by February 6, 2002 0 comments

Though familiar to music buffs who preserve and carry their music as MP3s, we’ll look at the essential steps to rip CDs to MP3s. We’ll use a free software called CD-DA X-Tractor for it. We’ve also included the software in the leisure section of this month’s CD. The software allows you to rip tracks to WAV, MP3 or OGG formats. Though ripping directly to MP3 is easier and the software will also most often allow you to specify the ID3 tag information (either manually or from CDDB), we suggest that first you rip audio CD tracks to WAV files and then encode them to MP3s. This is less taxing on your computer’s resources.

Rip to WAV
Each CD ripping software will have its own settings for ripping audio tracks. Some common settings are destination path (ensure that this is set to a hard disk/ partition with sufficiently storage space), jitter correction, track verification, read speed etc. Most often the default settings would work the best. But if your source CD is scratched or dirty, you might have problems reading it. In that case try ripping the CD at a slower speed. This might not always be possible in case you are doing a direct-to MP3 rip. You can now use a WAV-editing software for adding effects, normalizing, and fading or even add voice-overs!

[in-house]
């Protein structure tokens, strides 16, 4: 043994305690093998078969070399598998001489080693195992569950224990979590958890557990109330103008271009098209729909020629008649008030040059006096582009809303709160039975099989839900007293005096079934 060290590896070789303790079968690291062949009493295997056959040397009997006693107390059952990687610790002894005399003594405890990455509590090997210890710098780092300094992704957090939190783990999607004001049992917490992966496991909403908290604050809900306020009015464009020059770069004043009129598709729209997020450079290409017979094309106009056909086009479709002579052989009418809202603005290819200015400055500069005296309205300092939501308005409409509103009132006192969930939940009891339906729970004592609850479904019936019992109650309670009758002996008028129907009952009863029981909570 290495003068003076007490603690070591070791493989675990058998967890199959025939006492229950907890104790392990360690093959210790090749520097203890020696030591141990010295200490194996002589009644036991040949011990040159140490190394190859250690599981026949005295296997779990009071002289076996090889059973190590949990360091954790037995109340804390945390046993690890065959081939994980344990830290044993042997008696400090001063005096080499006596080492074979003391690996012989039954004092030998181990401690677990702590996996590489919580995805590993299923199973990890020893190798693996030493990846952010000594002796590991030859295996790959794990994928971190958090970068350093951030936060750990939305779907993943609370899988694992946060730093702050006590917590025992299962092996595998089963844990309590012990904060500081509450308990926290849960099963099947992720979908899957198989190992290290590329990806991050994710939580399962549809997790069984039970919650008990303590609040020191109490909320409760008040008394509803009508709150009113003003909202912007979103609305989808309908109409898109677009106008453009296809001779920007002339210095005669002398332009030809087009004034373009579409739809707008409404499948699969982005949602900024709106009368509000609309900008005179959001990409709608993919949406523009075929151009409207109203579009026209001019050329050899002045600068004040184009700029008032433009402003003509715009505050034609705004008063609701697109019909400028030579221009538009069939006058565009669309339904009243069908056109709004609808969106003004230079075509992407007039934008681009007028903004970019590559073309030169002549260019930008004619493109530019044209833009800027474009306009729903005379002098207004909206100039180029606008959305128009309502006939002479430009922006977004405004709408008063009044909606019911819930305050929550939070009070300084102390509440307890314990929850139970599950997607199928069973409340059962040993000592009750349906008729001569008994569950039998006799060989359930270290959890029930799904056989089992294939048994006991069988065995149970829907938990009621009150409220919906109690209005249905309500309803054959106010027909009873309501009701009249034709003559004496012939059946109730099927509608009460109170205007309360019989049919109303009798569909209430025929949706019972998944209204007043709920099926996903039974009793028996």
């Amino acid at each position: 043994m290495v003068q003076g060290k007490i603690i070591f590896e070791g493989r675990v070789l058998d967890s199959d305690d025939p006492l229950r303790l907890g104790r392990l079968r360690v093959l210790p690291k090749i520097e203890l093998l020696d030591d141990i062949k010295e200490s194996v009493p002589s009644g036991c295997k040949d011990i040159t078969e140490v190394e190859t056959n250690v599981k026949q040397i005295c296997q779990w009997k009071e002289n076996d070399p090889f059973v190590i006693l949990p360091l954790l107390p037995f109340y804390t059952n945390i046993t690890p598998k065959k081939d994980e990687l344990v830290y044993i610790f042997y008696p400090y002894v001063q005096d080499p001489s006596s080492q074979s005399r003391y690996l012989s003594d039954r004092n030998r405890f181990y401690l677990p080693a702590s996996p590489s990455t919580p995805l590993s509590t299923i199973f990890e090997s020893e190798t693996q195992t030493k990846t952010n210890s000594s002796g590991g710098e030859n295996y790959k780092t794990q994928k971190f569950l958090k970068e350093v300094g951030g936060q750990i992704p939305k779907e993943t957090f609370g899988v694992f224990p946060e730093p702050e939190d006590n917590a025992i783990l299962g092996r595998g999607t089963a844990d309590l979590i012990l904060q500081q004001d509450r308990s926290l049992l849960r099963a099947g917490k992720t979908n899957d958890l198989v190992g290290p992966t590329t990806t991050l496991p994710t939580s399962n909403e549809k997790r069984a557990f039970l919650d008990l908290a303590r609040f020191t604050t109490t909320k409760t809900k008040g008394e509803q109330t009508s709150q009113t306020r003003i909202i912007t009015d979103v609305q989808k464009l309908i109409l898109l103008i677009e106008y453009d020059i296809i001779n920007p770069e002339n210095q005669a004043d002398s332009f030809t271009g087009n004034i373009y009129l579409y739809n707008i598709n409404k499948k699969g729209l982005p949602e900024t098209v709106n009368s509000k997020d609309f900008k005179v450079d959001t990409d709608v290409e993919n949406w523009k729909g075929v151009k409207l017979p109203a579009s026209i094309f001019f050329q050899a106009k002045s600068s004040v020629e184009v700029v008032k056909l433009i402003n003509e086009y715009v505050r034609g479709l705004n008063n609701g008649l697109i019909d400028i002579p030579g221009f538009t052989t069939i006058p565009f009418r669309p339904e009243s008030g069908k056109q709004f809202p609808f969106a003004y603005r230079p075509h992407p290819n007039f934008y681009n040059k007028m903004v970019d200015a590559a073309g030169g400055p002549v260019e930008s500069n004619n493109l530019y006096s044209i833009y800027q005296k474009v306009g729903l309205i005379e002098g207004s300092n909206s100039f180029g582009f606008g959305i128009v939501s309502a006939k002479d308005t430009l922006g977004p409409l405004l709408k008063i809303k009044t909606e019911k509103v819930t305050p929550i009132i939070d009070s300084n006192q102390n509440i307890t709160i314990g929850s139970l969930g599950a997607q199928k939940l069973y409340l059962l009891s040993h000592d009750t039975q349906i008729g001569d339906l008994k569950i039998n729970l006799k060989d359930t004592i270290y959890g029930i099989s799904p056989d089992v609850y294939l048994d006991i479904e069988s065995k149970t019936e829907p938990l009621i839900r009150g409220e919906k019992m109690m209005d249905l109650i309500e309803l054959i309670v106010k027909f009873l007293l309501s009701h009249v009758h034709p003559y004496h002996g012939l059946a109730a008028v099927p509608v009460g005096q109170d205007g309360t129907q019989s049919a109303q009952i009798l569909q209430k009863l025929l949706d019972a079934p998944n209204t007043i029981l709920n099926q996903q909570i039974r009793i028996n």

Encode WAV to MP3
Loads of software is available on the Internet that lets you accomplish this. The essential difference between them would be in the user interface and the amount of codec configurability they provide. While encoding, keep certain essentials in mind. The higher the bitrate, the better the sound quality, but also the larger the file size. MP3 encoded at 128 kbps and 44 KHz is CD-quality sound. It is preferable to encode WAV files at VBR (Variable Bit Rate). This essentially adjusts the encoding bitrate dynamically so as to optimally cover the whole frequency range. However, note that VBR files might not play properly on certain software and portable MP3 players. ID3 tags are added to the tracks here.

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